For the SJAP to be successful, several important factors had to be included. First, it was salient that doctoral students developed cultural competence by immersing themselves within the community, just as I had done. There is a natural level of discomfort that students generally encounter when entering unfamiliar spaces. This disease can be exacerbated by racial, cultural, linguistic, and/or socioeconomic differences. Having students read books grounded in CRT and facilitating reflective dialogue both helped them to deconstruct and dismantle their fears and increase critical consciousness. Second, university students had to understand culturally responsive pedagogy (CRP)— a critical race pedagogy that leverages an individual’s experiences, knowledge, and perspectives as a conduit for learning and engagement (Gay, 2018). Knowledge of CRP was considered essential to participating in in-depth discussions and engaging in socioracial analysis of school-based issues. Third, students had to learn how to be effective activists and agents for the change they were working toward. Through this experiential process, students began to draw connections between theory and practice, acknowledging CRT as both a framework and an action-oriented process. Finally, students had to find time and remain consistent in critically reflecting on personal biases, prejudice, and other -isms. With this in mind, I laid out two critical components of the project. Students were required to first identify a policy issue within the local urban education community. They would do this after having developed a collaborative relationship with community members; this was critical because much of the information gathered would come directly from a combination of sources, including, but not limited to, public data, one-on-one conversations, news reports, and gossip. Next, they would actively participate in a public-school board meeting to directly address the board of education concerning the given policy issue. The main objective of the assignment as stated in the syllabus was to “expose, and actively involve, each student in the initial stage of the policy making process—specifically agenda setting—with the intent to operate as a bridge between policymakers and their constituents.” It is worth noting that the university students did not determine the policy focus. Instead, they had to rely exclusively on members from the community to identify a key issue of importance for them. Considering the objective of this SJAP, I chose to call the assignment the Agenda Setting Service-Learning Project (ASSLP).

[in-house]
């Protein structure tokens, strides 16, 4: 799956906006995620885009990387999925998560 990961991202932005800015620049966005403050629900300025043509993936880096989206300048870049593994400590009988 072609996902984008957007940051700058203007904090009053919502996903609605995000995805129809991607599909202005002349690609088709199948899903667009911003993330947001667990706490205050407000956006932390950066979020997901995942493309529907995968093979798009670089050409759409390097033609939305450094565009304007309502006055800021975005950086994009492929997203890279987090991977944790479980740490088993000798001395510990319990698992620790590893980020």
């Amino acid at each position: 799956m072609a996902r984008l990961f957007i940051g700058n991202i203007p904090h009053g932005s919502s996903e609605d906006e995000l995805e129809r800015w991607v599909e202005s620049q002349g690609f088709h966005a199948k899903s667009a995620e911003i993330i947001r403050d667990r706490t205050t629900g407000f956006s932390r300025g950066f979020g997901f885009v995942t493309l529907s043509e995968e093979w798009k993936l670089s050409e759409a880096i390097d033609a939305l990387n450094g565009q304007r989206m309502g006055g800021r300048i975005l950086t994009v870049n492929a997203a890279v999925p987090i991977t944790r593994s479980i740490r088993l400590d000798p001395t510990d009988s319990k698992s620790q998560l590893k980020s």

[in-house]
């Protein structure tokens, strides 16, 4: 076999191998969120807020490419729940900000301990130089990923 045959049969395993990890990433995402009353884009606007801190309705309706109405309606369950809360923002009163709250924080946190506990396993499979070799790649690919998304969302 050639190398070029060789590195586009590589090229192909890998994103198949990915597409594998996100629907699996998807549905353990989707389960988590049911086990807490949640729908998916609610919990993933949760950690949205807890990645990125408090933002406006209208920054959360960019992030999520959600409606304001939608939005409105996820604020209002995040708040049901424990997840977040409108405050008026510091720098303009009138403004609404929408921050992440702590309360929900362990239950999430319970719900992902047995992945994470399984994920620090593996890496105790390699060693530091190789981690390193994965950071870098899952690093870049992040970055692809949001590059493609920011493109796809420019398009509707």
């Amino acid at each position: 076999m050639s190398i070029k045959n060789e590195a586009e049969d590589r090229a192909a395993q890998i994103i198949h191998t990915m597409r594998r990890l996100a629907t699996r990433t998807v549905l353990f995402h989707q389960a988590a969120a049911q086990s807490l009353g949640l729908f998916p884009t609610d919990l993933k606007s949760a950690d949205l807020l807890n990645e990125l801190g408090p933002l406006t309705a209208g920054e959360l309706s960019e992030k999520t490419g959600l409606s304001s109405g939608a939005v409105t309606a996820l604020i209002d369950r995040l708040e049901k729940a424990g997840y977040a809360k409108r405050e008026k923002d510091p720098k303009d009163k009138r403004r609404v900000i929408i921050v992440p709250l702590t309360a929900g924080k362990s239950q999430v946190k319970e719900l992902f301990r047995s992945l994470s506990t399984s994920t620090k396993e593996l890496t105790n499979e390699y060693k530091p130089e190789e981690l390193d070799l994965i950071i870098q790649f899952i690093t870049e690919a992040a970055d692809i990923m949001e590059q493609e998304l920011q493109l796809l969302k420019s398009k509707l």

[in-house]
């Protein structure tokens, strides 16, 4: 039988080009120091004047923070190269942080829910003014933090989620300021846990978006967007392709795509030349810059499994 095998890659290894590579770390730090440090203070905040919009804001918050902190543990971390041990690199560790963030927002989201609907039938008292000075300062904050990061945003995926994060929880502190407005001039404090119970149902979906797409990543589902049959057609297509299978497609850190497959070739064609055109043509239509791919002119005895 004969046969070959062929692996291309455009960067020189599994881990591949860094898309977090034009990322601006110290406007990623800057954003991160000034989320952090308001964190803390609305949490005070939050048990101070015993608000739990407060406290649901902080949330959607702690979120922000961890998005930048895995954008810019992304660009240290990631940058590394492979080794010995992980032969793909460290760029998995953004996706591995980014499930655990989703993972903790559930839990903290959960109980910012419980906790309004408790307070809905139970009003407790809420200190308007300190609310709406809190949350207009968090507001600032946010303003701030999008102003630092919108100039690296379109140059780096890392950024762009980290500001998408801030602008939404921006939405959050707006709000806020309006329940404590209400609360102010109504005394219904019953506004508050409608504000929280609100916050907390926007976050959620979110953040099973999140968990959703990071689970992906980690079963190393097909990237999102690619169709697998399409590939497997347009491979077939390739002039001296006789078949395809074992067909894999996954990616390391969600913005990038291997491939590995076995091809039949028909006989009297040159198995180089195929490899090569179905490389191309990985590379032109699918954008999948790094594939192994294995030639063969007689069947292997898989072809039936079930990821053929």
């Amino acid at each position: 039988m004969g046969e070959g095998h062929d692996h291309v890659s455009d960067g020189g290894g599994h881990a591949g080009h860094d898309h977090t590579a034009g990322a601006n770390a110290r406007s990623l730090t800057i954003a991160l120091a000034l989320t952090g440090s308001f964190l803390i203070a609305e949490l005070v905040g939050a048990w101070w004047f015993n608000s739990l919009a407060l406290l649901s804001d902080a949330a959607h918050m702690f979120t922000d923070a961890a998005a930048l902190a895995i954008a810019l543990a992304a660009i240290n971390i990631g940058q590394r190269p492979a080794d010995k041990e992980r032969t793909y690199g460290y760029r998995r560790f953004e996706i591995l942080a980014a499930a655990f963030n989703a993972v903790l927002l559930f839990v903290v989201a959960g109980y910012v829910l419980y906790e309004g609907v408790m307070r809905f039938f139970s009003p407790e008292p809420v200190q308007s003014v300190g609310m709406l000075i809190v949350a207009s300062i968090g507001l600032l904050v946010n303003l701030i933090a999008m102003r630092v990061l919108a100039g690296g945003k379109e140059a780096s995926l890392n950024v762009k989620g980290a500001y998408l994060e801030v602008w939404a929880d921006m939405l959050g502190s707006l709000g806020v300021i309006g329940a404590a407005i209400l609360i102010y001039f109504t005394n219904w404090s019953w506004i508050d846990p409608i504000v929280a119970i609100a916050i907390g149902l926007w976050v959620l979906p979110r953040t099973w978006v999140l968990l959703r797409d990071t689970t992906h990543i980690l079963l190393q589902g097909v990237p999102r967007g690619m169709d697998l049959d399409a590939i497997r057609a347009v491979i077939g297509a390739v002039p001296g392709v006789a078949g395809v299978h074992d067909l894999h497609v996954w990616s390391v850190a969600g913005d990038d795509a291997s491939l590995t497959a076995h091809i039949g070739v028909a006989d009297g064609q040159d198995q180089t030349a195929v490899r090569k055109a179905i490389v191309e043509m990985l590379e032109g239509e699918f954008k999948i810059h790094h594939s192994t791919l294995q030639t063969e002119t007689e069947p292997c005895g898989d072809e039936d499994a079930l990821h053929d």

The purpose behind the ASSLP was twofold. First, I wanted students to understand social justice as having meaningful interactions with everyday people. I wanted to push them to talk to people with whom they perhaps may have never engaged. For me, this gives them an opportunity to learn outside the classroom. It shows them that experiential (active) learning is just as valuable as traditional (textbook) models of learning. I personally feel that this also helps students to counter the savior complex (i.e., the deficit framing of underresourced communities of color by “well-meaning,” privileged individuals whose sole agenda is to “save” them from their troubled environment), given that the community, not the student, is considered the expert in this undertaking. The ASSLP forces students to listen more than talk.


Second, I wanted my students to become familiar with the policy-making process while also creating a sustainable collaborative partnership with the board. When students present at the school board meeting, it allows them to observe the process of agenda setting through the eyes of board members. They make note of how members of the community advocate for themselves and the dispositional responses of the board members during these community presentations. In turn, students get to see various forms of advocacy—some more effective than others. This exposure provides them the necessary preparation for their own presentation as they act as liaisons between the board and their constituents. The hope is that the board will embrace my students as community advocates, finding the information that they share to be relevant and pertinent to the social, academic, and personal lives of K–12 students, staff, teachers, and administrators. The reality is, sometimes they will, and sometimes they won’t. That’s the beauty of experiential learning and, even more so, the labor of SJAP. Social justice work is never easy or simple, it can never be done perfectly on the first attempt. Rather, social justice work is messy and complex—it is not for the faint of heart, but those with both tenacity and passion.